Turkish President Recep Tayyip Erdogan said on March 23 that one of the Brussels attackers was caught in Turkey in June and deported to the Netherlands at his own request. He said Turkey also warned Belgium the man was a militant.
Speaking at a news conference, Erdogan said that "despite our warnings that this person was a foreign terrorist fighter, Belgium could not establish any links with terrorism."
Erdogan did not name the attacker, but an official in the Turkish president's office identified him as Ibrahim el-Bakraoui.
Van Leeuw said the attacks killed at least 31 people and wounded 270. Authorities said the death toll could rise because some of the victims of the subway bombing were blown to pieces.
Photos and videos posted on the Internet showed gruesome scenes of destruction at both sites.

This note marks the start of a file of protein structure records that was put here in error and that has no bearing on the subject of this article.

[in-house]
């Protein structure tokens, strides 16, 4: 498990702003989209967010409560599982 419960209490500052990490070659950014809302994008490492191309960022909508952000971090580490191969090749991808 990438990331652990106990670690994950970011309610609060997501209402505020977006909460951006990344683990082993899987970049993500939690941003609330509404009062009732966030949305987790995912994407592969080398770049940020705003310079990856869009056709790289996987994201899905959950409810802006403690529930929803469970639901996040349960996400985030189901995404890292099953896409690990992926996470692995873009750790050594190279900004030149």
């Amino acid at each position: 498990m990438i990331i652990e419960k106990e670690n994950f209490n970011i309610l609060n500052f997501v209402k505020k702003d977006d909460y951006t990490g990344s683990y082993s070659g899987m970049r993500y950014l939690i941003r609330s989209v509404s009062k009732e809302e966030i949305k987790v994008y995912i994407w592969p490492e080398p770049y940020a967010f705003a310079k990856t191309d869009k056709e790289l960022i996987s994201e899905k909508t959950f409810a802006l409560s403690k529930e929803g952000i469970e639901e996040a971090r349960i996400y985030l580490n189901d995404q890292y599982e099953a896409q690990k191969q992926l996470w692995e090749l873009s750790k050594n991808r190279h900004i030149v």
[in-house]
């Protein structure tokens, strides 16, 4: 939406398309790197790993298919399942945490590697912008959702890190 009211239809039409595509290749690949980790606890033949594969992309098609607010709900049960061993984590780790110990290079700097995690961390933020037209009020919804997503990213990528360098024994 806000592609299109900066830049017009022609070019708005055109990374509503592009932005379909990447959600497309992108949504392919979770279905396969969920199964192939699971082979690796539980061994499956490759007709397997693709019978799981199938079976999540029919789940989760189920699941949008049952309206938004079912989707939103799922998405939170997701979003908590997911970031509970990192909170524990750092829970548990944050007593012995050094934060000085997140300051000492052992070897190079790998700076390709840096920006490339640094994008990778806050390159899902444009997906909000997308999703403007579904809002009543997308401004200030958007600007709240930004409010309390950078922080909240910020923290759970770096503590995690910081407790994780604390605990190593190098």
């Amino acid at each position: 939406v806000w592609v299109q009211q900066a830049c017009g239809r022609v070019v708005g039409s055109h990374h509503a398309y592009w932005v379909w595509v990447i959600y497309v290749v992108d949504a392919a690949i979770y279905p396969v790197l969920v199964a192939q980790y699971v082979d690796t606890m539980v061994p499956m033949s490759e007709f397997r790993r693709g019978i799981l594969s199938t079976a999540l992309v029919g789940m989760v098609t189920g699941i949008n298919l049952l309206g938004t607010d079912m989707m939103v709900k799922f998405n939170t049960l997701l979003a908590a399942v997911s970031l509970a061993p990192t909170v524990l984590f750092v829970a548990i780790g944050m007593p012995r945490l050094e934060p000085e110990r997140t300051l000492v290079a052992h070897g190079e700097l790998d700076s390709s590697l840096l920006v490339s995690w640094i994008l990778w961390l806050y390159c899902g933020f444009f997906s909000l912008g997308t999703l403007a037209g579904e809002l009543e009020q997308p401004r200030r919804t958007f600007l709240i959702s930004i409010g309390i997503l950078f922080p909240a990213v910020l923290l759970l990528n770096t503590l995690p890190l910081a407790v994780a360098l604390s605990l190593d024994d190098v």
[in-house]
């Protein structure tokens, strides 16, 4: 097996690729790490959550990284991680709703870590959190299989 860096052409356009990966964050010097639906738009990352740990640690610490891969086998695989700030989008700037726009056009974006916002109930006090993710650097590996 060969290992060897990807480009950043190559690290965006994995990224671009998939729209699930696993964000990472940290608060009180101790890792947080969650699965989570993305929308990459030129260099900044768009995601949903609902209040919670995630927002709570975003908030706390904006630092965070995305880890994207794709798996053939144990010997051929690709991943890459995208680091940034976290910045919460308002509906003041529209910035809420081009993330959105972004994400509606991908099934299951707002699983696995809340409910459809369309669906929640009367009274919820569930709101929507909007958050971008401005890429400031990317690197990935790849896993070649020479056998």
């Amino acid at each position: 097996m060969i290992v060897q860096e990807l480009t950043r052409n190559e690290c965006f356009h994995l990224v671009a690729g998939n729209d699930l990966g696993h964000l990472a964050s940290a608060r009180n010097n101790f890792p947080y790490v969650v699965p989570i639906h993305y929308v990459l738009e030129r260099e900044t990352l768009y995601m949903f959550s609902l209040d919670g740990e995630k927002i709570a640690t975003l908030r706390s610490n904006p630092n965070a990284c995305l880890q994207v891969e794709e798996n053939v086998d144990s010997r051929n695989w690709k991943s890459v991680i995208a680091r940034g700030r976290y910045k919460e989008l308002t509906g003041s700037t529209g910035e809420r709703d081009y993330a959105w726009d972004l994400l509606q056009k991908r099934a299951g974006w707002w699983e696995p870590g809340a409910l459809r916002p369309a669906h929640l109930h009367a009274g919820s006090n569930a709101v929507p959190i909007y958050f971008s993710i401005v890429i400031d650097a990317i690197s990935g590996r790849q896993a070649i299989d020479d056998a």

Speaking to journalists on March 23, Belgian Prime Minister Charles Michel denounced what he called a "ruthless" attack on Europe's democratic values.
"We are more than ever determined to act and to defend the values that are close to our heart," he said. "We are being confronted with enemies of liberty and democracy who are hiding and attack cowardly. They attack anonymous victims with absolutely abominable brutality."
Belgium is observing three days of mourning for victims of the worst extremist attack ever in Brussels, which hosts both the EU and NATO headquarters.
As they tried to resume their daily lives, shocked residents still grappled with the horror of the attacks.
"This is going to make me rethink a lot of things," Michelle Sinn, a European Commission employee, told Reuters. She said the threat of terrorism "is clearly here" and it would now be difficult for Brussels residents to ignore it.
Linda Van Den Bossche called the attacks a "horrible" experience but said she was determined to continue enjoying life in her home city.
"Terrorism is coming close in a scary way," she said. "But still, Brussels is a beautiful city. We are not going to let our lives be dictated by the terrorists."